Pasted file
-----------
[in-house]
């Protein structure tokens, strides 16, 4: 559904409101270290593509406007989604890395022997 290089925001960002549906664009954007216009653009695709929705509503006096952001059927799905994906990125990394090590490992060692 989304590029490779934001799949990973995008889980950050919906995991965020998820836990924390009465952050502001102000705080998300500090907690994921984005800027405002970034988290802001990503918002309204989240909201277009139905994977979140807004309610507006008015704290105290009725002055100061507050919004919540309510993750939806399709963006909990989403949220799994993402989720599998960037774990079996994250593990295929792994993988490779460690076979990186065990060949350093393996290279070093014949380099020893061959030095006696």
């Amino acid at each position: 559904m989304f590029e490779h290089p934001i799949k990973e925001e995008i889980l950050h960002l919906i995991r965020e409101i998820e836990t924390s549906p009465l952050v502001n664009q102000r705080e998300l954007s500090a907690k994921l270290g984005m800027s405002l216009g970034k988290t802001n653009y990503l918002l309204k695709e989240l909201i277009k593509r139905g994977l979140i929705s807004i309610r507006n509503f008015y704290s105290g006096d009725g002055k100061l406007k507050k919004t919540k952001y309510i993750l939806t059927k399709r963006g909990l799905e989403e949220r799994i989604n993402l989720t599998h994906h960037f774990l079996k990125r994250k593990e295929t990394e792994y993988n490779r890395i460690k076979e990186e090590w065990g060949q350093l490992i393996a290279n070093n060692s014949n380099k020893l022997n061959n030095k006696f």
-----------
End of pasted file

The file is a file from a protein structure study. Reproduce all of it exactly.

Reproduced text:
[in-house]
């Protein structure tokens, strides 16, 4: 559904409101270290593509406007989604890395022997 290089925001960002549906664009954007216009653009695709929705509503006096952001059927799905994906990125990394090590490992060692 989304590029490779934001799949990973995008889980950050919906995991965020998820836990924390009465952050502001102000705080998300500090907690994921984005800027405002970034988290802001990503918002309204989240909201277009139905994977979140807004309610507006008015704290105290009725002055100061507050919004919540309510993750939806399709963006909990989403949220799994993402989720599998960037774990079996994250593990295929792994993988490779460690076979990186065990060949350093393996290279070093014949380099020893061959030095006696």
């Amino acid at each position: 559904m989304f590029e490779h290089p934001i799949k990973e925001e995008i889980l950050h960002l919906i995991r965020e409101i998820e836990t924390s549906p009465l952050v502001n664009q102000r705080e998300l954007s500090a907690k994921l270290g984005m800027s405002l216009g970034k988290t802001n653009y990503l918002l309204k695709e989240l909201i277009k593509r139905g994977l979140i929705s807004i309610r507006n509503f008015y704290s105290g006096d009725g002055k100061l406007k507050k919004t919540k952001y309510i993750l939806t059927k399709r963006g909990l799905e989403e949220r799994i989604n993402l989720t599998h994906h960037f774990l079996k990125r994250k593990e295929t990394e792994y993988n490779r890395i460690k076979e990186e090590w065990g060949q350093l490992i393996a290279n070093n060692s014949n380099k020893l022997n061959n030095k006696f």